As it is with other systems, the controller is the primary user interface for the Dreamcast. The standard Dreamcast controller has 11 buttons plus an analog joystick. The buttons include:
- four buttons arranged as a directional pad on the top left
- Start button in the top middle
- four action buttons on the top right
- one analog trigger on the front left
- one analog trigger on the front right
- analog joystick on the top left
Although each button can be configured to perform a specific and distinctive action, all of the buttons, except for the two analog triggers and joystick, work on the same principle. In essence, each button is a switch that completes a circuit whenever it is pressed. A small metal disk beneath the button is pushed into contact with two strips of conductive material on the circuit board inside the controller. While the metal disk is in contact, it conducts electricity between the two strips. The controller senses that the circuit is closed and sends that data to the Dreamcast. The CPU compares that data with the instructions in the game software for that button, and triggers the appropriate response. There is also a metal disk under each arm of the directional pad. If you're playing a game in which pushing down on the directional pad causes the character to crouch, a similar string of connections is made from the time you push down on the pad to when the character crouches.
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The analog joystick and triggers work in a completely different way from the buttons described above. The triggers each have a tiny magnet attached to the end of the trigger arm. When the trigger is depressed, the magnet is pushed toward a sensor mounted on the controller's circuit board. Through the process of induction, the magnet creates resistance to the current passing through the sensor. On the bottom of the magnet is a layer of foam padding. Pushing harder on the trigger compresses the padding, which brings the magnet closer to the sensor. The closer the magnet is to the sensor, the more resistance is induced. This variable resistance makes the triggers pressure-sensitive!
The joystick also uses a magnet, along with four small sensors. The sensors are arranged like a compass, with one at each of the cardinal points (north, south, east, west). The base of the joystick is shaped like a ball, with tiny spokes radiating out. The ball sits in a socket above the sensors. Spikes on the socket fit between the spokes on the ball. This allows for an extraordinary amount of movement without letting the joystick twist out of alignment with the sensors. As the joystick is moved, the magnet in the base moves closer to one or two of the sensors, and farther from the others. The system monitors the changes in induction caused by the magnet's movement to calculate the position of the joystick.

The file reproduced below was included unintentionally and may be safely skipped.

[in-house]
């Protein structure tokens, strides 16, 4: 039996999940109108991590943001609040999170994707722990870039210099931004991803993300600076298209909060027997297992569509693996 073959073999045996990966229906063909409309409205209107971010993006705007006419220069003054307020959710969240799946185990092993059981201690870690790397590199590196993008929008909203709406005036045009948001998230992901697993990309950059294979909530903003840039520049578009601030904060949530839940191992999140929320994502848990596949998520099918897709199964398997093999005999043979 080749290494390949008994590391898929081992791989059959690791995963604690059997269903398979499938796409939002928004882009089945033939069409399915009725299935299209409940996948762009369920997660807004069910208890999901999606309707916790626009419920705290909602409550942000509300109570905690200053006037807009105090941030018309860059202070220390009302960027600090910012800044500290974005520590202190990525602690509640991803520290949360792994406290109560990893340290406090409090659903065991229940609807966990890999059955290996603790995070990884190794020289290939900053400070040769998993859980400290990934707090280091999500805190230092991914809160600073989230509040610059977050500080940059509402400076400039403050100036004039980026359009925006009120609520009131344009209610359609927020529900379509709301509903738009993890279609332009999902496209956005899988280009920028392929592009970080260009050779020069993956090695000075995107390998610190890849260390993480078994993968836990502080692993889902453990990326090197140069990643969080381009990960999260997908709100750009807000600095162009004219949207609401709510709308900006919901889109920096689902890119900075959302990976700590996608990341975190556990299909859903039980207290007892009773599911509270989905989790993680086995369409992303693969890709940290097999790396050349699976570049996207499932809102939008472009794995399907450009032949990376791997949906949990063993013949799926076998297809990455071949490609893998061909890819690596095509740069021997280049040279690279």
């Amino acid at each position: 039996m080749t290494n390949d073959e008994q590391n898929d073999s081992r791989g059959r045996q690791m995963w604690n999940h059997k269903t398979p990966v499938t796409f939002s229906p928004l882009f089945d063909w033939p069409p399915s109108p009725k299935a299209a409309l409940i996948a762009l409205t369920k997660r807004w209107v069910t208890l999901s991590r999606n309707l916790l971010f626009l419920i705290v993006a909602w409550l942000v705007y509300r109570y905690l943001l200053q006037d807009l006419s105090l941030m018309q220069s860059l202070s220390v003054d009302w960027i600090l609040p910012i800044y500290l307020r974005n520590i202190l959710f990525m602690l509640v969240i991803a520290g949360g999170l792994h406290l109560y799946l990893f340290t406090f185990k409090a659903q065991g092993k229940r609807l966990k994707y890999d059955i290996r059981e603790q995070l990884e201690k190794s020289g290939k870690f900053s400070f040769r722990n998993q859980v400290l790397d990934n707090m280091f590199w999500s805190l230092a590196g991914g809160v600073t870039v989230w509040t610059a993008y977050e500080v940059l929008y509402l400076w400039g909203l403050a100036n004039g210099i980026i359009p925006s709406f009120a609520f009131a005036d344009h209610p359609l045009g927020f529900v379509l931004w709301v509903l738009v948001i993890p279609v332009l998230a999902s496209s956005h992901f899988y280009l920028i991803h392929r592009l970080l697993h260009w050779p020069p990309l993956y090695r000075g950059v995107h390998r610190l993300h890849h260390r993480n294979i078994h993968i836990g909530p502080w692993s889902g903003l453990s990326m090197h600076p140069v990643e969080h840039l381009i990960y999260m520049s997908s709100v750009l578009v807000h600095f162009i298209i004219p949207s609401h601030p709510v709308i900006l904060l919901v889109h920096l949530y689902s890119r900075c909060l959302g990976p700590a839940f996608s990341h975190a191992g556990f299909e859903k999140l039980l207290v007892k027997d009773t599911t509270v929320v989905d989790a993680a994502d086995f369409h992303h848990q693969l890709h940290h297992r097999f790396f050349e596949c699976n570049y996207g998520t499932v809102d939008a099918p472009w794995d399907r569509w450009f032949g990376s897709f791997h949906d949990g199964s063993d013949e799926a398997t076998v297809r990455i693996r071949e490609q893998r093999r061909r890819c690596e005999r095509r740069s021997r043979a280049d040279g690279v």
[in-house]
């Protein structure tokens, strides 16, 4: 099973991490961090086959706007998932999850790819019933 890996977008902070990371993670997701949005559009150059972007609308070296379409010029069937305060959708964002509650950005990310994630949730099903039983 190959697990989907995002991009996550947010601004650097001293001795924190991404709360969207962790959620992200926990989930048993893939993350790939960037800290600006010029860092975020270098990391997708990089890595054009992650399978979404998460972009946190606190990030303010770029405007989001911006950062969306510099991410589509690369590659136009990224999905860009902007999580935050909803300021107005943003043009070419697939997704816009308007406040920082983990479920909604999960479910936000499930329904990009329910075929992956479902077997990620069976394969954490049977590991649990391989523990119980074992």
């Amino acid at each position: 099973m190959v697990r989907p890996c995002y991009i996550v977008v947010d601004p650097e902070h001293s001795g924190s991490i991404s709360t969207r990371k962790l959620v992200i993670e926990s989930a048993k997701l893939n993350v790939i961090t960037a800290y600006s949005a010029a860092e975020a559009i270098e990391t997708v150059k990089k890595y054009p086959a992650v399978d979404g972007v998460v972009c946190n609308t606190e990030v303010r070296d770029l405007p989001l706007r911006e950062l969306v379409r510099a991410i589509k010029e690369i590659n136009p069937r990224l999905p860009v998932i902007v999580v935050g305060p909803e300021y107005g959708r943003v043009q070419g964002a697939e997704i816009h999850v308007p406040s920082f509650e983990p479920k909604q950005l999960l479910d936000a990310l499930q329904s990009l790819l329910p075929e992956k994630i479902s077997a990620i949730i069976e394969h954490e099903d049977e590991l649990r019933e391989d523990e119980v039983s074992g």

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The controller has two expansion ports where memory cards, tremor packs, Visual Memory System (VMS) devices and other system additions can be inserted.
A popular option is the tremor pack, which provides force feedback. This feature provides a tactile stimulation to certain actions in a game. For example, in a racing game, you might feel a jarring vibration as your car slams into the wall. Force feedback is actually accomplished through the use of a very common device, a simple electric motor. The shaft of the motor holds an unbalanced weight. When power is supplied to the motor, it spins the weight. Because the weight is unbalanced, the motor tries to wobble. But since the motor is securely mounted inside the tremor pack, the wobble translates into a shuddering vibration of the controller itself.
While standard memory cards can be used with the Dreamcast, the VMS units are unique to this console. The VMS is actually a tiny Personal Digital Assistant (PDA) that fits into the upper expansion port of the controller.
About the size of a business card, each VMS unit contains:
When the VMS is inserted into a Dreamcast controller, its LCD can be used to perform some unique functions. For example, in a football game, you can select plays without your opponent seeing what they are. In addition to serving as a memory card for the Dreamcast, the VMS can be used as a stand alone device. Small games, as well as traditional PDA functions like a calendar and phone directory, can be downloaded to the VMS and taken with you.
<!-- hide this script from old browsers
var f = parseFloat(form.DegF.value, 10);
var c = 0;
c = (f - 32.0) * 5.0 / 9.0;
form.DegC.value = c;
<!-- done hiding from old browsers -->
In the body of the page there is a typical form:
<FORM> <h2>Fahrenheit to Celsius Converter</h2> Enter a temperature in degrees F: <INPUT NAME="DegF" VALUE="0" MAXLENGTH="15" SIZE=15> <p> Click this button to calculate the temperature in degrees C: <INPUT NAME="calc" VALUE="Calculate" TYPE=BUTTON onClick=temp(this.form)> <p> Temperature in degrees C is: <INPUT NAME="DegC" READONLY SIZE=15> </FORM>
This line is key:
<INPUT NAME="calc" VALUE="Calculate" TYPE=BUTTON onClick=temp(this.form)>
This is a normal button control. When the user clicks it, it calls the function in the head of the page because of the onClick notation.
Here are several interesting links: